Busy border, simple solution
Pacific Highway Port of Entry – Functional Program & Master Planning
The Pacific Highway Port of Entry is the busiest commercial crossing in Western Canada.
Busiest in two-way traffic volume and trade. And busiest in two way traffic of passenger vehicles. Open 24 hours a day, seven days a week, this border crossing processes commercial and passenger vehicles, as well as, buses. It also has Free and Secure Trade (FAST) and NEXUS lanes.
The task? Modernize this 30 year old port. Programmatic functions and operations have advanced throughout the years. And the site had had numerous upgrades and alterations over the years.
One problem was that pedestrian, vehicular and commercial traffic conflicted with each other throughout the site. Proper visibility from the operations buildings to the PIL booths and inspections area was limited and presented a functional challenge.
The solution? The Functional Program identified the current and projected functional requirements of the Port of Entry and assessed the current facilities and how they met the required program. CTA carried out master planning exercises to address the programmatic, operational and physical deficiencies identified in prior studies. The Master Plan developed the option that provided the most benefits to stakeholders, the least disruption to operations and considered the financial implications including capital and life-cycle cost.
As inspirational as the art inside
Emily Carr University of Art + Design New Campus, Vancouver
The “ask” in this project was a thrilling one. Create the first purpose-built institution of art and design in the country.
It was an opportunity to captivate and motivate a new generation of thinkers and creators. It also provided a welcoming public venue for the local community. Apart from faculty offices, studios and classrooms, it also includes a dedicated centre for Aboriginal Cultural development, public galleries, a bookstore, and an extensive art, design and media library. The projects was delivered by the Applied Arts Partners in a Public-Private Partnership. The new campus was designed in collaboration with Toronto-based Diamond Schmitt Architects as a joint venture.
Synergy has a beautiful new home
Ocean Innovation Park, North Saanich
What used to be a Marine Tech Park is becoming so much more.
University of Victoria Properties Investments (UVic Properties) is developing the 17 acres into a building space for scientific, research and commercial use for the ocean and marine industry sectors. Named Ocean Innovation Park, this unique research park will become a focal point for ocean science research on a national and international level. The gathering together of people and organizations of similar interests will reinforce potential synergy. The park will be a self-contained community with all necessary supporting infrastructure for the daily activities of its users. Sustainable features include storm water control, green roof, geothermal heating, energy sharing loop, and orientations to maximize natural ventilation and exposure to natural light. To enhance the work experience the park will have indoor and outdoor amenity space, a walking trail, and sports courts. So the work force will be as healthy as the site design.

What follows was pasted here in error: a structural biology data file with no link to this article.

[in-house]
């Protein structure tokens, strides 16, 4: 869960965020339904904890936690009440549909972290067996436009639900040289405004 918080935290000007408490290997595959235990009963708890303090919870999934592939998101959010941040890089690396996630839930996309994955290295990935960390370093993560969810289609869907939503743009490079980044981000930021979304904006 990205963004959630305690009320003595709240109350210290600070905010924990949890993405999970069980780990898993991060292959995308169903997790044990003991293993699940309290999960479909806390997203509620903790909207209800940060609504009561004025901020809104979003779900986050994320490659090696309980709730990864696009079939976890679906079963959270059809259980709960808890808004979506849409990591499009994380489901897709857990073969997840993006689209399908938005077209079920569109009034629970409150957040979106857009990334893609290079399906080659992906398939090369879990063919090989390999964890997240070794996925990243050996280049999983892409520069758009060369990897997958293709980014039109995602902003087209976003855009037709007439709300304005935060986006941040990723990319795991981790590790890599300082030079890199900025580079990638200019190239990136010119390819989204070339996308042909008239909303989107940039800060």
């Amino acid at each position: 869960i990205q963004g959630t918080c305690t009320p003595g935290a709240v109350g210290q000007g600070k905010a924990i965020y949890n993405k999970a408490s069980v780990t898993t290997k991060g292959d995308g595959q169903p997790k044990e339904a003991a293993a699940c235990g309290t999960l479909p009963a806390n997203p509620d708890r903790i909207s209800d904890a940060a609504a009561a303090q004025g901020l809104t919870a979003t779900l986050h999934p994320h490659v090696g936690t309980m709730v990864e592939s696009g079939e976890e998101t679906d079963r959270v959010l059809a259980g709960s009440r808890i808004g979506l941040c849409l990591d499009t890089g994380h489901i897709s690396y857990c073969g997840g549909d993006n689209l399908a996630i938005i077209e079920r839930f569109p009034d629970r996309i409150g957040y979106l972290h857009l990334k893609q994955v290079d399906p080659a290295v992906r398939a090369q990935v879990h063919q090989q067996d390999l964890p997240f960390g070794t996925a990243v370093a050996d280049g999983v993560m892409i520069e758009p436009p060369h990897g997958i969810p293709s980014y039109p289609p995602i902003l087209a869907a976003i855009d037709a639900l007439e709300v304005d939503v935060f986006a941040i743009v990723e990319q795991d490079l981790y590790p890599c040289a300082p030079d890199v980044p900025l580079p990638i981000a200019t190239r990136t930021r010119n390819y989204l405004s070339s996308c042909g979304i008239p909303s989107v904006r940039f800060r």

It’s chic! Not geek
Technology Enterprise Park (TEP 1), Atlanta, Georgia
The tech sector badly needs some style.
And this 5-storey, multi-tenant research building is an eye-catching start.
It presents a strong corporate image for growing technology companies, while accommodating their diverse research needs. The use of “plug and play” open work spaces with highly integrated services infrastructure deliver excellent ﬂexibility in the building.
An experiment in light
University of Victoria Bob Wright Science Building
The assignment was a new wet/dry laboratory building to accommodate a wide range of teaching and research activities. It should fit the scale and architectural expression of the existing University of Victoria campus content. Our solution, a new 4 storey building incorporates modular generic concepts that facilitate flexibility for users, planning and access to services. Right now, the initial uses include wet and dry labs for teaching and research labs and officers for the Earth and Ocean Sciences and Chemistry departments. Plus, large lecture theatres and an Animal Resource Centre. The building is physically connected Into adjacent science facilities with a bridge connection to aid communication within the science campus.
The client said:
“I’ve heard nothing but praise for the flood of natural light that the large banks of windows provided by your design allow. It is not common that new buildings on university campusesexceed the expectations of their occupants…. and it does so dramatically.”
Thomas F. Pederson, Dean of Science
This lab is fab
Simon Fraser University Technology and Science Complex (Tasc 2)
When we started design on this project we didn’t know the specific users. A little unusual, but we allowed for it in the process. We designed a space that incorporates a generic, modular, and highly flexible approach to the building layout based on what would normally be used for a commercial multi-tenant model. The resulting 3-storey research building is suitable for a wide range of research activities including highly specialized research and support office space for science and engineering. Space was built for wet labs, dry labs, offices, meeting rooms, laser labs, clean rooms, STEM microscopes and a vivarium and production studio once we confirmed the specific user needs. TASC 2 is part of the campus pedestrian network system and includes two major public spaces.